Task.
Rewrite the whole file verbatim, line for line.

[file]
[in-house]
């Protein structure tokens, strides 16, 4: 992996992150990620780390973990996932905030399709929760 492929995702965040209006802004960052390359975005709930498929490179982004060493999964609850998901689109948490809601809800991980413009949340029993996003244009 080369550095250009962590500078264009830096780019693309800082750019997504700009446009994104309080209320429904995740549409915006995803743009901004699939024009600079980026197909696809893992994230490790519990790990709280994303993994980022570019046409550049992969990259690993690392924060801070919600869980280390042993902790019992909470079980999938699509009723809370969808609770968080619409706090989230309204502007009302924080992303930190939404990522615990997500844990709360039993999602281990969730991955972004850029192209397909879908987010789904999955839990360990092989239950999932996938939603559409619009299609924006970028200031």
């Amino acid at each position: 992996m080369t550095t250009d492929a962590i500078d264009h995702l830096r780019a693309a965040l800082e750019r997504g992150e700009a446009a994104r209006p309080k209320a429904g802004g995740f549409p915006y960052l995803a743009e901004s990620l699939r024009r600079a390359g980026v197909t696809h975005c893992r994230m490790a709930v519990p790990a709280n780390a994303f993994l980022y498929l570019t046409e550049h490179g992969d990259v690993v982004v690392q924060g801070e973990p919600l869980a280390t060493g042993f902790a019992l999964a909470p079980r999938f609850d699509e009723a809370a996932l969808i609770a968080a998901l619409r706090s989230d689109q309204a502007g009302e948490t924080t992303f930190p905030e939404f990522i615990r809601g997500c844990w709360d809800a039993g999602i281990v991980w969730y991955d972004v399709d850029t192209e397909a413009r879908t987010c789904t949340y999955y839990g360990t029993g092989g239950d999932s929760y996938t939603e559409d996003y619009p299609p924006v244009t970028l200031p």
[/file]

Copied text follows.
[in-house]
């Protein structure tokens, strides 16, 4: 992996992150990620780390973990996932905030399709929760 492929995702965040209006802004960052390359975005709930498929490179982004060493999964609850998901689109948490809601809800991980413009949340029993996003244009 080369550095250009962590500078264009830096780019693309800082750019997504700009446009994104309080209320429904995740549409915006995803743009901004699939024009600079980026197909696809893992994230490790519990790990709280994303993994980022570019046409550049992969990259690993690392924060801070919600869980280390042993902790019992909470079980999938699509009723809370969808609770968080619409706090989230309204502007009302924080992303930190939404990522615990997500844990709360039993999602281990969730991955972004850029192209397909879908987010789904999955839990360990092989239950999932996938939603559409619009299609924006970028200031």
């Amino acid at each position: 992996m080369t550095t250009d492929a962590i500078d264009h995702l830096r780019a693309a965040l800082e750019r997504g992150e700009a446009a994104r209006p309080k209320a429904g802004g995740f549409p915006y960052l995803a743009e901004s990620l699939r024009r600079a390359g980026v197909t696809h975005c893992r994230m490790a709930v519990p790990a709280n780390a994303f993994l980022y498929l570019t046409e550049h490179g992969d990259v690993v982004v690392q924060g801070e973990p919600l869980a280390t060493g042993f902790a019992l999964a909470p079980r999938f609850d699509e009723a809370a996932l969808i609770a968080a998901l619409r706090s989230d689109q309204a502007g009302e948490t924080t992303f930190p905030e939404f990522i615990r809601g997500c844990w709360d809800a039993g999602i281990v991980w969730y991955d972004v399709d850029t192209e397909a413009r879908t987010c789904t949340y999955y839990g360990t029993g092989g239950d999932s929760y996938t939603e559409d996003y619009p299609p924006v244009t970028l200031p």